PVE was performed under general anesthesia (2 hours and 10 minutes) and after intravenous infusion of 50 mg/kg ceftriaxone (Rocephin, Roche Pharma, Switzerland). After local anesthesia with 3 mL 1% lidocaine (Rapidocain, Sintetica, Switzerland), the portal branch of segment 7 was punctured with a 22-G needle under ultrasound guidance. A 4-F introducer sheath was placed at the splenomesenteric confluence, and 200 mg heparin was injected. The basal portal pressure was 9 mm Hg, whereas the central venous pressure was 6 mm Hg. Digital subtracted portography was performed to assess portal anatomy (Fig 2). After selective catheterization with a 4-F Simmons 1 catheter (Radiofocus, Terumo, Belgium), the portal branches of segments 5, 6, 7, and 8 were successively embolized, under pulsed fluoroscopic guidance. Segment 4 was not embolized, because the 3 feeding branches were considered too small. A total of 2.8 mL of ethylene-vinyl alcohol copolymer (Onyx 18, ev3, France) was injected downstream through a 2.4-F microcatheter (Rebar 18, ev3), previously flushed with 1.5 mL dimethyl sulfoxide solution. The final portal pressure was 8 mm Hg, and the control portography confirmed a complete occlusion of the right portal vein (Fig 2). The puncture track was embolized with Onyx (ev3). A total of 30 mL of iohexol 270 mg I/mL contrast media (Visipaque, GE Healthcare, Switzerland) was injected, and the total delivered dose was 11 Gy·cm2.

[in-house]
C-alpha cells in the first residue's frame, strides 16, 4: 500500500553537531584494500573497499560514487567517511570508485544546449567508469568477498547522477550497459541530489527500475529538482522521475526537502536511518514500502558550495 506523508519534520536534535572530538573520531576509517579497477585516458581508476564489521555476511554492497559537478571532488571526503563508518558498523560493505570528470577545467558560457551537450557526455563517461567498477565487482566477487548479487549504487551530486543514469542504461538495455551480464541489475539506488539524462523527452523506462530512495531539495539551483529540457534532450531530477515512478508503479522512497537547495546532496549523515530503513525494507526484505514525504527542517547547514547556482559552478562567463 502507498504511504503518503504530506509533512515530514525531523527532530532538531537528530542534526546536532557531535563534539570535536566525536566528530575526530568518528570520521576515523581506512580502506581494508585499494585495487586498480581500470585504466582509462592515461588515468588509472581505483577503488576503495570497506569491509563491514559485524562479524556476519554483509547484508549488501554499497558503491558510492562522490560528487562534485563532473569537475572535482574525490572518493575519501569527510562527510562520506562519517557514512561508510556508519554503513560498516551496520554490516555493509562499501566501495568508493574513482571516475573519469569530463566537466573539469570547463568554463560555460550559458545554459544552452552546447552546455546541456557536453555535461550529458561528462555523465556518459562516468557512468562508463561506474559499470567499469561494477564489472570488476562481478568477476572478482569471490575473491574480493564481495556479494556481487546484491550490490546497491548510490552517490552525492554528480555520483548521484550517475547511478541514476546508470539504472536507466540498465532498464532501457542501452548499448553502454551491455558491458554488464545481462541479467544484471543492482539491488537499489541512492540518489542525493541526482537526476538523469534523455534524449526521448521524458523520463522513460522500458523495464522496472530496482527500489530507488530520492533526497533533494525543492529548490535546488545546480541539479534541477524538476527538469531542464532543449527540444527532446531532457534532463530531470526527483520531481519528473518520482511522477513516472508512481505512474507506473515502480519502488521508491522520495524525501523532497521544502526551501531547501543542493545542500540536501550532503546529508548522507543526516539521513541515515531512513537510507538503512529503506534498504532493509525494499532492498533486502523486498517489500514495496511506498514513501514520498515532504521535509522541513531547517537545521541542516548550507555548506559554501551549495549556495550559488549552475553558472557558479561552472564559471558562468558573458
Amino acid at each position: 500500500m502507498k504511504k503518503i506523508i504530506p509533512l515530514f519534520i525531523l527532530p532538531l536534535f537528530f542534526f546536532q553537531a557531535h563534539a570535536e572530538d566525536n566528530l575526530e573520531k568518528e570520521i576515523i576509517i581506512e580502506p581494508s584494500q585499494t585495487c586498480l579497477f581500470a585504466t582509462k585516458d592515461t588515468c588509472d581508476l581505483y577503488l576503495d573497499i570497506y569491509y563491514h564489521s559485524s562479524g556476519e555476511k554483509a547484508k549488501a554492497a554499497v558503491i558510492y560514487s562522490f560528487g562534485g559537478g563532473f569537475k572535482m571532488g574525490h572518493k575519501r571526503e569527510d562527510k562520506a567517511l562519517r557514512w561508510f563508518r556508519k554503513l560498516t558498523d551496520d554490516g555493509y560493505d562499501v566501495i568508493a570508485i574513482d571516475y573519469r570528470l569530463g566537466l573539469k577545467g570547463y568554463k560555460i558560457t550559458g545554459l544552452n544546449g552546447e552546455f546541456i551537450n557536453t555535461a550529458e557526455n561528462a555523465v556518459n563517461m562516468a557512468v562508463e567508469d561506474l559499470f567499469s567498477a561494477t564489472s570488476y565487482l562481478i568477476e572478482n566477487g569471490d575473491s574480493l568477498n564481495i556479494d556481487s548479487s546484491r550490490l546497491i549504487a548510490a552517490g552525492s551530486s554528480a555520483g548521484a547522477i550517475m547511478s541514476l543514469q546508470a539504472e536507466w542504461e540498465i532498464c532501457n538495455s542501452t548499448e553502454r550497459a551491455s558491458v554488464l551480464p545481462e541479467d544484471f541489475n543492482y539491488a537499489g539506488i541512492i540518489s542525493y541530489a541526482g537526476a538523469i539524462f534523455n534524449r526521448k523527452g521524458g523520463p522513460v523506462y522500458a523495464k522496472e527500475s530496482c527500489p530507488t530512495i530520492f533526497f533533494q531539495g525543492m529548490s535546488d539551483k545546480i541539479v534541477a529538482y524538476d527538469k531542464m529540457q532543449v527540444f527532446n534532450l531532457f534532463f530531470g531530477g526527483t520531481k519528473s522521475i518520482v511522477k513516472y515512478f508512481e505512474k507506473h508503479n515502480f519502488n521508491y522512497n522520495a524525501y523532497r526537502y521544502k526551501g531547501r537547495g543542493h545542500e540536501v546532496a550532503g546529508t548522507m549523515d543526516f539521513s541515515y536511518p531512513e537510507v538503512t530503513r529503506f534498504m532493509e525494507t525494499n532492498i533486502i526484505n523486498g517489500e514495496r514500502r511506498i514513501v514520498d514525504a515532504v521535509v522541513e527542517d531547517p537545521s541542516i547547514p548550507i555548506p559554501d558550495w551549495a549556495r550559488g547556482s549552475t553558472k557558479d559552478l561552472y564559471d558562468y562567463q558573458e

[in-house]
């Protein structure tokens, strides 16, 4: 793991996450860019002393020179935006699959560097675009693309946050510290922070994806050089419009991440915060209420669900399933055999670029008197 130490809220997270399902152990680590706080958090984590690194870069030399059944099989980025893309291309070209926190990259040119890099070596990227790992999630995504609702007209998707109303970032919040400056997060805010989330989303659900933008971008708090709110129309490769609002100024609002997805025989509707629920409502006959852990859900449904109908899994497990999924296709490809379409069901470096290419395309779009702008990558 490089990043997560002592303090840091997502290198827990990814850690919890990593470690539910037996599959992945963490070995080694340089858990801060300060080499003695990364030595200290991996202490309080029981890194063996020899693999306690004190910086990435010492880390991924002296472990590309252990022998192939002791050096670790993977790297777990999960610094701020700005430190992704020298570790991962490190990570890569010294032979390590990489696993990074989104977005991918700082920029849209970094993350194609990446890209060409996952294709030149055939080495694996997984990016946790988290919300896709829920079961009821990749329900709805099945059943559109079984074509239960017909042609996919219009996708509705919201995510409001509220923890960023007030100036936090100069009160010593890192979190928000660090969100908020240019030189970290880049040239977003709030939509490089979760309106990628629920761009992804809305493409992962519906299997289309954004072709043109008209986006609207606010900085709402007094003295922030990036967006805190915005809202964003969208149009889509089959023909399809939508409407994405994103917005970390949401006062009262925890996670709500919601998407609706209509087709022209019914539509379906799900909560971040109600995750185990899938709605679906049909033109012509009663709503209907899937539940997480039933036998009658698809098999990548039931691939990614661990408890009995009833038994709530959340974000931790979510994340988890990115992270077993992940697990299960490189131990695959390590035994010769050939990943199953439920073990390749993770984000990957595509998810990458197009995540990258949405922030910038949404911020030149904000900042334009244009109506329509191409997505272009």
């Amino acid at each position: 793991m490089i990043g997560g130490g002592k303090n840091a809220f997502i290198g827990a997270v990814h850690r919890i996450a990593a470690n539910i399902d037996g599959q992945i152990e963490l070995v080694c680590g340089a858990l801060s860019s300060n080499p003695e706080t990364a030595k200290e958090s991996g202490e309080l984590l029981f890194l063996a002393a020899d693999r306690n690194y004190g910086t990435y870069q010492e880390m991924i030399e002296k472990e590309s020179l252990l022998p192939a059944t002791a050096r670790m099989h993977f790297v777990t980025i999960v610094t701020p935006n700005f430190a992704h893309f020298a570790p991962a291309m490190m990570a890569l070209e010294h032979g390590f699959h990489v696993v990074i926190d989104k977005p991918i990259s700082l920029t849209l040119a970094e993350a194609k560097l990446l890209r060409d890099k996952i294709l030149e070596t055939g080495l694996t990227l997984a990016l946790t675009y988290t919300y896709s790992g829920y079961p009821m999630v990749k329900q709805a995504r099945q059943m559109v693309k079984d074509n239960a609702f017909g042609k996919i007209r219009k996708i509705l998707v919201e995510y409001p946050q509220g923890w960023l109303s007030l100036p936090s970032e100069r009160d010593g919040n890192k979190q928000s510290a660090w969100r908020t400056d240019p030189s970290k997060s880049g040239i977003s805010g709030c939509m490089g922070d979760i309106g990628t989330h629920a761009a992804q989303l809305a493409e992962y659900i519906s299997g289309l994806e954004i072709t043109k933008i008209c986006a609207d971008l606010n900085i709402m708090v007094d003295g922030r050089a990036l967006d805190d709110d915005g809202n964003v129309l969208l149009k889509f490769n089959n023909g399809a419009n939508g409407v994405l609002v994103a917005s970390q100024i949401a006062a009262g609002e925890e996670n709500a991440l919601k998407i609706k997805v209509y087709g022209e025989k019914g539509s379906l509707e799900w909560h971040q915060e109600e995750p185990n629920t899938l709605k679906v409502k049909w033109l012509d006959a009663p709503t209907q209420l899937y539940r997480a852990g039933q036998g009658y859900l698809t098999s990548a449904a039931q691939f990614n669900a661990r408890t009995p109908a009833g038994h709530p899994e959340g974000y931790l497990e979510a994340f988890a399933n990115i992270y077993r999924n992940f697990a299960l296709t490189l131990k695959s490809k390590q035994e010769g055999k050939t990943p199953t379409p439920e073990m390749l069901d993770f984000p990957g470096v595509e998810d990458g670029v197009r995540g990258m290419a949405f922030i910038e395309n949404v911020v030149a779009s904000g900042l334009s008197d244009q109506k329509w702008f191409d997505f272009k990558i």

No complication was observed during the 4-day hospital stay. Doppler ultrasound study revealed a normal hepatopetal flow in the portal vein and left portal branch. During 12 days, the patient received subcutaneous enoxaparin (Clexane, Sanofi-Aventis, Switzerland) 2 × 500 U per day for thromboprophylaxis. After 35 days, FLR volume grew to 216 cm3 corresponding to 3.0% of body weight and 42.6% of the liver volume, excluding the volume of all tumors. The relative volume gain of FLR was 108%, and the kinetic growth rate was 4.22% per week, which was above the threshold of 2% per week (Fig 3).6 The nonembolized segment 4 had a relative volume gain of 8% and a kinetic growth rate of 0.02% per week.